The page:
When I bought my .480 S&W had not built the .50 Super Mag yet and the difference in price between my Ruger and a Freedom Arms .475 Linebaugh was about the same as an airline ticket to Alaska. decided that I would rather make another trip to Alaska and just try to wring out as much from Ruger as I could---besides I like it a lot!

    All joking aside, if you would consider selling me a box of your 460 grain bullets I would give you my word that I would not load above 19 gr. of H110 and would even send you a signed and notarized liability release.

    Thanks again for your info and time,

    Lee Phillips
    phillips7177@hotmail.com
    7177 West Gun Club Rd.
    Fayetteville, AR 72704

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    Smile No! The bears didn't do it,.......

    my Ruger beat me up!

    Lee,

    Very good post there and intertaining, I like that. There's a few things I'd say though.

    1. You can load your Ruger and Pauls bullets any way you like.
    2. You're using the right technique, add a little and check it.
    3. When the chronograph shows less fps/grain, that is a max load.
    4. John Taffin's load duplicates advertised ballistics, corrected for barrel length.
    5. You cannot get enough H110 in the case to destroy the gun, but maybe damage it.
    6. You don't need 400 grains at 1400 to kill even a big bear.
    7. You really need a 475 Linebaugh. My 4 3/4" bbl gives a 425 grain 1400 fps.
    8. You don't need a bear gun, just stay out of sleeping bags.
    9. Or, if you don't like the bears wake up call, get an alarm clock.
    10. I admire you grit. You take on the world and what it has to offer, claws, teeth and roses. Facing your gremlins in the darkness; ugly, strong, and serious.
    Is there nothing so sacred on this earth that you aren't willing to kill or die for?



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    Again, I agree whole heartidly with Murphy. I too had problems with the grips on the Ruger and went with the Hogue's and gloves, what a difference. After the first thousand or so rounds I had Wildwest Guns do their Wolverine treatment to my Ruger. What a difference. It now has a 4 5/8 inch barrel, a trigger that would make S&W proud and, best of all, it has been cut for moon clips. Since you can't get speedloaders for the 480 the moon clips really fill the bill. Not that you need to speedload, but it is nice to be able to change loads as conditions change (i.e. grouse loads). It also carries much better. They took off a lot of weight. It now weighs 39 oz. I didn't have it ported, don't think it helps that much and it is way to loud. Hope you find the load you are looking for, sounds like you are on the right road. Good hunting. Jim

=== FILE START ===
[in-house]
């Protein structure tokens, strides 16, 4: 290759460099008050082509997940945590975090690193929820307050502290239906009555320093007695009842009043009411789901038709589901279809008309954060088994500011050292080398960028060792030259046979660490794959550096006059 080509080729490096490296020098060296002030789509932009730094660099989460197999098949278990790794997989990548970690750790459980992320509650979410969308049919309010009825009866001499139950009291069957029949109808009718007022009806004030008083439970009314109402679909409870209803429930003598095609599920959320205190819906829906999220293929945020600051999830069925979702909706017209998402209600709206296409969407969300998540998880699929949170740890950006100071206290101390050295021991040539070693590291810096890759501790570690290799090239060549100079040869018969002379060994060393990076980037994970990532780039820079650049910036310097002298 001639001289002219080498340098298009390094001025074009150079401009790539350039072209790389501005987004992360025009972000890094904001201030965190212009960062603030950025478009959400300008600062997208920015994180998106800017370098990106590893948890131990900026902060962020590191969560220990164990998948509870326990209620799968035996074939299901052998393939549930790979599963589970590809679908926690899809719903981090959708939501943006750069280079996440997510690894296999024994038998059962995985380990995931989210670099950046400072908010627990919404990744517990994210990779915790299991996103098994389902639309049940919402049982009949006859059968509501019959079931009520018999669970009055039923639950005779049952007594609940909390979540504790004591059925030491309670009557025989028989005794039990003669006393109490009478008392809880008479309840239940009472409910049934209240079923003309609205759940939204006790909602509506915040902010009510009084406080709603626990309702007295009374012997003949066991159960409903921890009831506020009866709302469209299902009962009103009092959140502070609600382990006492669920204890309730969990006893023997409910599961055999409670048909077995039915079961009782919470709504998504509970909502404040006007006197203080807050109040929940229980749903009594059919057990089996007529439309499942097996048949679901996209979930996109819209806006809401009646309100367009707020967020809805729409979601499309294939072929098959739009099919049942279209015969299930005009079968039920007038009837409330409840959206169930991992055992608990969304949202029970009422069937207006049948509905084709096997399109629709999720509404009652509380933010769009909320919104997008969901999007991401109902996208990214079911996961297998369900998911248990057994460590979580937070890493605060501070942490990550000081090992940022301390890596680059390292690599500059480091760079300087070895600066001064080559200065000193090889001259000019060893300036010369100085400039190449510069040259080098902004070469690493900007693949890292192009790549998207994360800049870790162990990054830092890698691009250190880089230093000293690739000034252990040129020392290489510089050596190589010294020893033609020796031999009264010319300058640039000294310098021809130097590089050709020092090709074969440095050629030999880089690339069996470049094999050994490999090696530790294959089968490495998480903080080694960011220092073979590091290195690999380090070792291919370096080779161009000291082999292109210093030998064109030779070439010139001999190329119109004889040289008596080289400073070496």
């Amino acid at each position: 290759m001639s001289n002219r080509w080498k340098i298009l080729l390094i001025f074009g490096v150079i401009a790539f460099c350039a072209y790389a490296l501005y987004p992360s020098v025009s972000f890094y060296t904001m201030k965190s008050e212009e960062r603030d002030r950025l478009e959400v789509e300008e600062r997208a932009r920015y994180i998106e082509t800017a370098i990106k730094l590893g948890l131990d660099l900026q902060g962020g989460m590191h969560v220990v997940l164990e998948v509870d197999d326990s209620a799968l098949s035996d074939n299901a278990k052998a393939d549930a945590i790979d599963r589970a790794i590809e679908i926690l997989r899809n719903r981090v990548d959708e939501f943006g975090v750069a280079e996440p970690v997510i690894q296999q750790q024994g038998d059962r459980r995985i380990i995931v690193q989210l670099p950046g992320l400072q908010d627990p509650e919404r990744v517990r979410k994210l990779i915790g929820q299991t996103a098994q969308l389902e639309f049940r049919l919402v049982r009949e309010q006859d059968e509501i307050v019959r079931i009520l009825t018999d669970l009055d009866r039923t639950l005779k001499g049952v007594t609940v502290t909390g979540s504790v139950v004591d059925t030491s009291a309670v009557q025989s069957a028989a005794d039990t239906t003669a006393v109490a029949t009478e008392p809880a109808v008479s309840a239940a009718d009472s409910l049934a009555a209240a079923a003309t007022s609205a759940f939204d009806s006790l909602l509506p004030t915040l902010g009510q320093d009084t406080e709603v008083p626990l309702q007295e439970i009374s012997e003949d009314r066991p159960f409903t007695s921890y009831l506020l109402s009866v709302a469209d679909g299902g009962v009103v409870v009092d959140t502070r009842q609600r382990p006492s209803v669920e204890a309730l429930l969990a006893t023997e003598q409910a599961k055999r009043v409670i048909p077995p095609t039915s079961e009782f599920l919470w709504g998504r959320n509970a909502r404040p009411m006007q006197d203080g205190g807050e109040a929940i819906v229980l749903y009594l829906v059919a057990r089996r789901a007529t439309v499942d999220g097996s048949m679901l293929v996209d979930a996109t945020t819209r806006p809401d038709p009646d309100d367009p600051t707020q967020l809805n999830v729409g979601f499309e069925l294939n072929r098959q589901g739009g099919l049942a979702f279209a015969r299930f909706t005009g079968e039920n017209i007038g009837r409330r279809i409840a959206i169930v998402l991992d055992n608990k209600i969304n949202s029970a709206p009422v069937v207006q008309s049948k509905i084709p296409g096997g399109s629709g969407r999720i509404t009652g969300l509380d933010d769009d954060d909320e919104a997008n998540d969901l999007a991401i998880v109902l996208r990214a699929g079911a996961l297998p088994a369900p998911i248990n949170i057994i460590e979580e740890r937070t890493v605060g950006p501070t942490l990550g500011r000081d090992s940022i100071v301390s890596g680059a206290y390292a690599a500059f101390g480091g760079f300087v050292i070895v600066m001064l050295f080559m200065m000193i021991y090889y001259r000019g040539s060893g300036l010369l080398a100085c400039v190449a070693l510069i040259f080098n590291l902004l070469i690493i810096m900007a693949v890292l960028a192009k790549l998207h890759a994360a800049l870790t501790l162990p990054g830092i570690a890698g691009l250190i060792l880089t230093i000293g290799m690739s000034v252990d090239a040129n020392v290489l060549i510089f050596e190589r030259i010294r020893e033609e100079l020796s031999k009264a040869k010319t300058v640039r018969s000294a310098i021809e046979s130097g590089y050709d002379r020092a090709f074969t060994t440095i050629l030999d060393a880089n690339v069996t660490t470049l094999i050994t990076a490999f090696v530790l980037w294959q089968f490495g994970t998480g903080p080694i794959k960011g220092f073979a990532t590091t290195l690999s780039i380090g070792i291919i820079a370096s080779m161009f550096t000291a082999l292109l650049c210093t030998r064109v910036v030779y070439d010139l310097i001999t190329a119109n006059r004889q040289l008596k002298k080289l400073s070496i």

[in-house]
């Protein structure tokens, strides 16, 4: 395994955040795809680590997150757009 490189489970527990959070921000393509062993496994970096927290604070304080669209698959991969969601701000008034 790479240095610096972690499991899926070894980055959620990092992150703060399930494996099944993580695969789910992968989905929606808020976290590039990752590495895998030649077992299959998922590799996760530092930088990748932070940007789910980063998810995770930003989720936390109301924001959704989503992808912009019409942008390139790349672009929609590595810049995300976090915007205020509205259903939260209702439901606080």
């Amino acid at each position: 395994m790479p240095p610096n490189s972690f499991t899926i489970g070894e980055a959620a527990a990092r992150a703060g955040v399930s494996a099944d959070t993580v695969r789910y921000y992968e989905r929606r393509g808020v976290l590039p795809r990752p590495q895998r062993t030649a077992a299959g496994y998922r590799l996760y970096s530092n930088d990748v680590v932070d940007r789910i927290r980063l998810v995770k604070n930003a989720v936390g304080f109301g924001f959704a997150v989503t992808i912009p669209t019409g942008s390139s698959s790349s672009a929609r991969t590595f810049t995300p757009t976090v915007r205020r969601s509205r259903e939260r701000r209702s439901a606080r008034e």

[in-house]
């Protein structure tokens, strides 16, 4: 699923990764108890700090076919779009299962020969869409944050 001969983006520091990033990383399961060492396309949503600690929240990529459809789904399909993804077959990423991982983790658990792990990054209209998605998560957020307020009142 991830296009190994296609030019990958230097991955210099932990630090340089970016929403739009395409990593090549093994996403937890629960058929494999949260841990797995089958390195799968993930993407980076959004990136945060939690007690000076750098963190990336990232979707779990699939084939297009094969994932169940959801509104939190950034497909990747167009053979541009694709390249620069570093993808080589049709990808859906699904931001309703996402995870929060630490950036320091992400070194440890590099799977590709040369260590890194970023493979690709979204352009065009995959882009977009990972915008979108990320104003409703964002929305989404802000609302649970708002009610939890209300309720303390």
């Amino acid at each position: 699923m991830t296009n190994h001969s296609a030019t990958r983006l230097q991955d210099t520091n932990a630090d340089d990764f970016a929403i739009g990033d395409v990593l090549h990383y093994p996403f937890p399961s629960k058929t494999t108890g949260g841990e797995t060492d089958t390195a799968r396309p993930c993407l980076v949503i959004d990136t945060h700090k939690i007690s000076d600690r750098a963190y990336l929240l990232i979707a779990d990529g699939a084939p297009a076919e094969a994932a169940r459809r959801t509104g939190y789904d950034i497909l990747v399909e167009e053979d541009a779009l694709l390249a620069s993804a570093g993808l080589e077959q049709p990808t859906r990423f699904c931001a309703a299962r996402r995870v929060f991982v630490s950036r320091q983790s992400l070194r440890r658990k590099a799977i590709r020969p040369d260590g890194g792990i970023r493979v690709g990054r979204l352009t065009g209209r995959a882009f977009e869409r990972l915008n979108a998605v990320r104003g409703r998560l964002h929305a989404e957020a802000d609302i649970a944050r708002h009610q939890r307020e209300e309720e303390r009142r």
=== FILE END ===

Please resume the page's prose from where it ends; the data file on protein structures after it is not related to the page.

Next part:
9. #9

    Default Reasonably Velocity

    Hi Lee ... Like Murphy I really admire your Skookums.........[arn,t many down south people I would say that to } I use the 480 Ruger and like you I found the light faster bullets recoil worse than the 400-410 gr. I hand load.......I would love to get some heavier but the 400 gr work ,so I haven,t been in such a big rush..............The reason I choose the 480 over the 454 is its lower pressure........When developing handloads I also encountered sticky extraction. NOT something you want in a Brown Bear Battle Pistol........The 400 gr. speer plated bullet I moly coat and that helps keep the presure down some also........... I,m getting 1175 fps from my 7.5 " brls , I,ve had 3 of them............Also the Buffalo Bore 410 gr fn ammo gets 1200 fps from my revolver...........I can hold the revolver and go bang bangbangbangbangbang double action with out my grip shakeing loose and my wife has shot it and is not intimadated by it........I would rather have a 400 gr bullet @ 1100 fps than a 325 or 350 @ 13-1500 fps... And even the biggest pistol is kind of small and un inspireing on a bear , when compared to a bear rifle........I think my load is 20 gr' H110 with a 155 fed lpm primer........ I would like to try LilGun if it is not very affected by deep cold........If you come to Hoonah look me up ,,, just ask for Gumboot...........My wife works at the store, sometimes I,m out of town on work.............. If time and wx permit we,ll hop in the skiff and I,ll show you some bears and mayby catch a fish .... Have you shot any deer with your 480 yet..... Gumboot out.....

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    Default .480 Ruger Max Loads Thanks everyone

    I would like to thank everyone for their advice and kind words. I think I will cut back some on my powder charge, but I think I will maybe stick with the long seating with the crimp in the first lube ring becase it seems to drastically cut back on the felt recoil. At least I will work with it some more and see how it shakes out.

    Thanks again,

    Lee